According to reports recently made public, the US industry alone is responsible for injecting roughly 30 trillion gallons of toxic waste into the ground.
Thus, throughout the past decades, countless dangerous chemicals were laid to rest in our planet's deep layers of rock, in the vain hope that these will contain all harmful substances and prevent them from causing any damage to the environment.
However, it seems that, from time to time, these underground waste containers start to leak, which means that toxic liquids make their way into our groundwaters and, from there on, even into some of our water sources.
As well as this, there are specialists who claim that, by continually injecting the earth with such chemicals, we are in fact toying with its geology.
This means that, sooner or later, our grounds may begin to “shake” in ways we did not foresee.
Some of the alternatives to this practice are either burning the waste, or treating it so as to make sure that it no longer poses any threats to the natural world.
However, as Raw Story
explains, these options involve having to spend more money, so they are most often overlooked by major industrial companies.
Presently, high officials and some geologists claim that environmentalists are overreacting, and that there are minimal risks to injecting toxic waste into the ground.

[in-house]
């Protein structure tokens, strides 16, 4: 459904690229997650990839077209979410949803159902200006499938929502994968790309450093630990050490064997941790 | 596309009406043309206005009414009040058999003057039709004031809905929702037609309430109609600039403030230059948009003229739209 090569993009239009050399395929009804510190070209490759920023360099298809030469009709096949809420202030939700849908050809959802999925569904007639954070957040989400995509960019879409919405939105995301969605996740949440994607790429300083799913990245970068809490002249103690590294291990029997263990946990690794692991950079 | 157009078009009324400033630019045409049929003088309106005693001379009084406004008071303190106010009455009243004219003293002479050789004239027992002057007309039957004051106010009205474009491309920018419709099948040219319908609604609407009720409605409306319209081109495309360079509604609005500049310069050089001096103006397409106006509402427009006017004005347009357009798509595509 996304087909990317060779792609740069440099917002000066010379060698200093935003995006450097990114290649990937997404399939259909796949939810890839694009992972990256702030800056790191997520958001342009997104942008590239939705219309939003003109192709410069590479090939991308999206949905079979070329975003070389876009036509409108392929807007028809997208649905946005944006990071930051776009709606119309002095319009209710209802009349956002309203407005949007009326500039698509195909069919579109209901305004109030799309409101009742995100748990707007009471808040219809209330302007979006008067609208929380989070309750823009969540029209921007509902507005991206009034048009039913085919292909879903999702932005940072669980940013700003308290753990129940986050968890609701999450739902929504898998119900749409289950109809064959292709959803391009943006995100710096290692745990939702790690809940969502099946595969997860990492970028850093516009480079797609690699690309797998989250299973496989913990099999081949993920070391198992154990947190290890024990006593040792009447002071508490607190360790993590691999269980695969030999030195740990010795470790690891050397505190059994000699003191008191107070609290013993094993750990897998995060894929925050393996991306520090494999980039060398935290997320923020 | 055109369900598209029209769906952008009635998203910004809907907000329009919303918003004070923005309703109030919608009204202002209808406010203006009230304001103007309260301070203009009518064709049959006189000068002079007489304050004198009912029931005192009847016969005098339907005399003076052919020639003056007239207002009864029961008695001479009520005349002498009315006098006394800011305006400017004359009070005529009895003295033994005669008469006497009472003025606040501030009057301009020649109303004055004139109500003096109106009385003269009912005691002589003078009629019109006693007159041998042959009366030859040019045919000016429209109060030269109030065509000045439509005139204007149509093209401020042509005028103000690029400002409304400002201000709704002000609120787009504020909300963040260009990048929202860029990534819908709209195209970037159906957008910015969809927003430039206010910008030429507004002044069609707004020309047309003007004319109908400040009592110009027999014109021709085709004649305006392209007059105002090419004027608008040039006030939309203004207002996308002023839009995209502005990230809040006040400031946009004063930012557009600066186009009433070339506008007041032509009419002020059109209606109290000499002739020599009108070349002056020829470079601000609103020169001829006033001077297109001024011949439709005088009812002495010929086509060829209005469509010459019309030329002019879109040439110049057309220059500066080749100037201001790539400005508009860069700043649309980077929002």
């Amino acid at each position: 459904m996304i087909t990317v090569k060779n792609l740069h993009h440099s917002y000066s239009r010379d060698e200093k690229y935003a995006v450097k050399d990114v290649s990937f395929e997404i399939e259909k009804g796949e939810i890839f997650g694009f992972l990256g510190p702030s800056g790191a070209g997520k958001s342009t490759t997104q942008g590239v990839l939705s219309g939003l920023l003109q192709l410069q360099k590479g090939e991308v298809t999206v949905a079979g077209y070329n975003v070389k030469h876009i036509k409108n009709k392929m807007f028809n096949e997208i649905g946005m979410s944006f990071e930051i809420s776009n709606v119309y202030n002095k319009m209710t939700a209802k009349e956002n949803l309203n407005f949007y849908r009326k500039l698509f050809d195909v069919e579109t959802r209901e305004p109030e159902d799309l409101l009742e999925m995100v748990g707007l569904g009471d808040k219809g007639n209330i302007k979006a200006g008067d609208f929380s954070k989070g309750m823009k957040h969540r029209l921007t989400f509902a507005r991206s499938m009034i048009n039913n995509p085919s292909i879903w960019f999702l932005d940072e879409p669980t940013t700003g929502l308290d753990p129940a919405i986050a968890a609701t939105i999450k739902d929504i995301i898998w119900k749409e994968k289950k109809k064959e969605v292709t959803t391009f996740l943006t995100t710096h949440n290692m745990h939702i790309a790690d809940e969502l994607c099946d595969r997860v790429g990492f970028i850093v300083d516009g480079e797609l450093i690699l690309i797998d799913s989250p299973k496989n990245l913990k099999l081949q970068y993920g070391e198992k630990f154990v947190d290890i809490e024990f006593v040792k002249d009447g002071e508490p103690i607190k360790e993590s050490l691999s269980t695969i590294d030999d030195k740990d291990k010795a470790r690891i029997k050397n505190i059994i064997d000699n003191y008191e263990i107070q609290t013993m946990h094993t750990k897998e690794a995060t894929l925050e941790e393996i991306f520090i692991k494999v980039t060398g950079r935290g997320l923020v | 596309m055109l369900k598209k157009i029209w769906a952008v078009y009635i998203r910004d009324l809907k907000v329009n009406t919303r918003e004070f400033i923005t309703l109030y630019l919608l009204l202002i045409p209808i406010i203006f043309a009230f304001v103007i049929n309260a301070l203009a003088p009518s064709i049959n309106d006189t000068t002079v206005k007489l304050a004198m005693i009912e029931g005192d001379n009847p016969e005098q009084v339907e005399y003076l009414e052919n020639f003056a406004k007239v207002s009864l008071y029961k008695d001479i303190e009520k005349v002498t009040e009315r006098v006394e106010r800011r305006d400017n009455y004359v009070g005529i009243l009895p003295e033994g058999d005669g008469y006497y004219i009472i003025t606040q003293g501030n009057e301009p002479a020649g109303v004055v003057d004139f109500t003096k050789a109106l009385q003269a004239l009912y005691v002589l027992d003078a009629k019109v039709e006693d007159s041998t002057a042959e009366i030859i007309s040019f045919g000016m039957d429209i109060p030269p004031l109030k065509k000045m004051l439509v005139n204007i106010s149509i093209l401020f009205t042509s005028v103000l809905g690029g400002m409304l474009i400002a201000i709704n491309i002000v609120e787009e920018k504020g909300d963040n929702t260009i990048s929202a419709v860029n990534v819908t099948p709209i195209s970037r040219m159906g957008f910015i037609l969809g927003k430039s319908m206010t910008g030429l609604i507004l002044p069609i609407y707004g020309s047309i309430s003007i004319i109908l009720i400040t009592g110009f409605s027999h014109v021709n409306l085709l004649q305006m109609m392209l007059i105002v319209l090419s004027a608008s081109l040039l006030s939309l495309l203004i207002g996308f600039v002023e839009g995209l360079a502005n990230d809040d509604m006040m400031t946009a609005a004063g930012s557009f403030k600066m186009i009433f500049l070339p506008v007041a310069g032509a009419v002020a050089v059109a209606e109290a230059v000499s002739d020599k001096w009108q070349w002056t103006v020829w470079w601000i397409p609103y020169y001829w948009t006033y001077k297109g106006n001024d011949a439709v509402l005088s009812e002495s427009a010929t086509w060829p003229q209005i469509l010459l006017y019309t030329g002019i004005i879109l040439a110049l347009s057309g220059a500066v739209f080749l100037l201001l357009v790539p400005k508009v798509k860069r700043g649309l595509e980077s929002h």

On the other hand, ProPublica, a non-profit news corporation based in New York City, tells us that up until nowadays, more than 220,000 cases of structural failures have been reported for US's waste wells.
Interestingly enough, the country's Environmental Protection Agency (EPA) declined ProPublica's invitation to sit down and talk about the latter's findings.
Still, according to the same source, EPA representatives explained that the said organization “recognizes that more can be done to enhance drinking water safeguards and, along with states and tribes, will work to improve the efficiency of the underground injection control program.”
Apparently, pharmaceutical, agricultural and chemical industries are the ones responsible for injecting the most considerable amounts of dangerous chemicals into the earth.